1997–2003 Analysis by the National Institute of ToxicologyThe Drugs Department at the National Institute of Toxicology (INT) is the Spanish laboratory of reference for the United Nations within the International Collaborative Exercise (ICE), organized by the United Nations Development System (UNDS). Among other tasks, INT's Drugs Department is in charge of the analysis of all substances confiscated by the police in Madrid and other parts of the Spanish national territory in their pursuit of drug trafficking, possession, and public consumption of illegal drugs. Whenever legal proceedings begin for trafficking or possession of illegal drugs, an analysis is carried out to make sure that the material confiscated contains an illegal substance. After the INT analyzes either small amounts confiscated from personal users or large amounts seized from dealers, its Memorias act as an excellent report on the composition and purity of different drugs from the Spanish black market over the last few years. However, the number of LSD-related analysis results is small in comparison to results for cannabis, heroin, cocaine and MDMA. While such reports are clearly of value, their scope is limited.
From 1997 until 2003 (the last year for which data had been reported at the time this article was written), the INT—using the same laboratory techniques that the National Medicines and Health Care Products Regulatory Agency used in the 2005 report mentioned above—analyzed 2,189 samples (Table III): 2,182 were blotter, one was powder, and six were liquid.
Of the 2,182 blotters analyzed, all but one contained LSD, and no adulterants were found in any of them. The blotter that did not contain LSD, printed with a black and blue yin/yang symbol, contained a mixture of amphetamine, methamphetamine and temazepam (a benzodiazepine); specific amounts of each drug were not reported. The minimum quantity detected in the other 2,181 samples was 25 µg, maximum quantity was 148 µg, and average quantity was 29.94 µg. However, there was a single seizure of 1,938 hits of blotter, each with a quantity of 25 µg, that might be distorting the results; if we disregard that seizure, the average quantity of LSD is 69.22 µg.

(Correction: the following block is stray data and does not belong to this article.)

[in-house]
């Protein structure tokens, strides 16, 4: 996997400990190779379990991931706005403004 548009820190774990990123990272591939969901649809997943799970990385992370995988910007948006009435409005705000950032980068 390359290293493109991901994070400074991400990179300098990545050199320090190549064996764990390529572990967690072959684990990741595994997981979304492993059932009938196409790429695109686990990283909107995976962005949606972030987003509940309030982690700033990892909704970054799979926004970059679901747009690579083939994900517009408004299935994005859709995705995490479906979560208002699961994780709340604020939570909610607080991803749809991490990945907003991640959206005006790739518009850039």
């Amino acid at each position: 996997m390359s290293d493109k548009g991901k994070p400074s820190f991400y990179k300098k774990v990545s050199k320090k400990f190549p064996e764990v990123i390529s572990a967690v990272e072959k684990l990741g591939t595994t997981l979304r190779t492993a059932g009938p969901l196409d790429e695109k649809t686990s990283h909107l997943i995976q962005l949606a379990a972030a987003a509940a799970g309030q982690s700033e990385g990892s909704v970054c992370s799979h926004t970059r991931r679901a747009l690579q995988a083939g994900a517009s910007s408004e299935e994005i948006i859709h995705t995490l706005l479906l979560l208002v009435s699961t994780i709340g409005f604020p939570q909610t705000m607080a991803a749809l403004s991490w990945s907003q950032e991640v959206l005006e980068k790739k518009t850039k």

The average quantity (29.94 µg) of samples analyzed by the INT from 1997 to 2003 is lower than the average quantities analyzed by the Spanish Medicines and Health Care Products Regulatory Agency in 2005 (38.81 µg for Spanish samples and 50.1 µg for Swiss), or slightly higher if we disregard the large single seizure of uniformly dosed 69.22 µg hits from 1997. Breaking down average quantities (Table IV) shows that in several years, the quantities reported were merely threshold or low doses (26.48 µg or 54.56 µg; 57.44 µg and 55.93 µg), similar to those found in the 2005 analysis. It is also clear that some variability exists, since we can see average concentrations of 83.74 µg (1999) and 118 µg (1998).
At this point one may wonder whether these results apply only to the Spanish market in the late 1990s and early 2000s, or if—on the contrary—they also apply to other countries and decades.
Table III. LSD Sample Analysis by the Spanish Toxicology Society, 1997-2003
Source: Memorias, National Institute of Toxicology (INT)
|Type of Sample||# of Samples|
|Drugs Detected||Dose (in micrograms)||Image Printed on Sample|
|Donald Duck, blue star on white background, green and yellow background with mark 19, two purple and brown intertwined silhouettes, Indian-shape figures with blue star on white background|
|Cloud on yellow background, penguin on white background, horse, cat with the carving "Eddy's cat", colored imprints, irregular drawings of various colors, pink colors on white background|
|Colored imprints, cyclist drawing and colors drawings|
|No LSD analysis|
|Blotters||8||LSD||68 µg/dose||Bart Simpson|
|Blotters||15||LSD||45 µg/dose||Ferrari logo|
|Blotters||4||LSD||83 µg/dose||Green palm of hand|
|Blotters||19||LSD||55 µg/dose||Green background with sunflowers|
|Dust Sample||1||LSD||88.5% LSD|
|Liquid Sample||1||LSD||87.5 µg/ml|
|Liquid Sample||1||LSD||90 µg/ml|
|Liquid Sample||1||LSD||42.5 µg/ml|
|Liquid Sample||1||LSD||133 µg/ml|
|Liquid Sample||1||LSD||904 µg/ml|
|Not indicated||Black and Blue Yin Yang|
1970–1980s DEA and PharmChem AnalysesFor years, the Drug Enforcement Agency (DEA), whose task is to enforce drug laws in the United States, has tested the composition and purity of all kinds of forbidden psychoactive substances, LSD among them. At Erowid.org, one can access an archive with results obtained in the decade 1976–1986. Within this file, named The LSD Blotter Index, are the test results of 134 varieties of blotters allegedly sold as LSD. In all the samples except for one, the sole substance detected was lysergic acid diethylamide. The one exception contained 21 µg of DOB and no LSD. The minimum quantity of acid found in a sample was 5 µg, the maximum was 220 µg and the average was 52.25 µg. According to the DEA, the blotters' quantities are generally between 20 and 80 µg, with 50 µg being what they consider a "standard dose". The Erowid website expressed some doubts regarding the reliability of this data, due to possible clashes of interests or due to the lack of information regarding the techniques used to perform the analyses. However, such doubts do not automatically cancel out the validity of this information, and the results reported largely coincide with those obtained by distant, distinct institutions such as the INT and the Spanish Medicines Agency.